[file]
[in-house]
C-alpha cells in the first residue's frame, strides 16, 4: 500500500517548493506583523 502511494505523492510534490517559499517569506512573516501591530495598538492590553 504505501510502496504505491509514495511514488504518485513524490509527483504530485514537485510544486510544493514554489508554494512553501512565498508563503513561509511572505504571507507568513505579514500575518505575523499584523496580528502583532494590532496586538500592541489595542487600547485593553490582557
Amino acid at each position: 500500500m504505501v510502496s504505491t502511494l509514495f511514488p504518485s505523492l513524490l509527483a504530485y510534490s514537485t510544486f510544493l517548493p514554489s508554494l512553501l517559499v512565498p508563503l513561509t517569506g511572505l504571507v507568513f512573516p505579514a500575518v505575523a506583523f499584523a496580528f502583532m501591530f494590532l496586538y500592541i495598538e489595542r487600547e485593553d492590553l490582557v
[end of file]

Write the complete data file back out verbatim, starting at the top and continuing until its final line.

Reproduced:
[in-house]
C-alpha cells in the first residue's frame, strides 16, 4: 500500500517548493506583523 502511494505523492510534490517559499517569506512573516501591530495598538492590553 504505501510502496504505491509514495511514488504518485513524490509527483504530485514537485510544486510544493514554489508554494512553501512565498508563503513561509511572505504571507507568513505579514500575518505575523499584523496580528502583532494590532496586538500592541489595542487600547485593553490582557
Amino acid at each position: 500500500m504505501v510502496s504505491t502511494l509514495f511514488p504518485s505523492l513524490l509527483a504530485y510534490s514537485t510544486f510544493l517548493p514554489s508554494l512553501l517559499v512565498p508563503l513561509t517569506g511572505l504571507v507568513f512573516p505579514a500575518v505575523a506583523f499584523a496580528f502583532m501591530f494590532l496586538y500592541i495598538e489595542r487600547e485593553d492590553l490582557v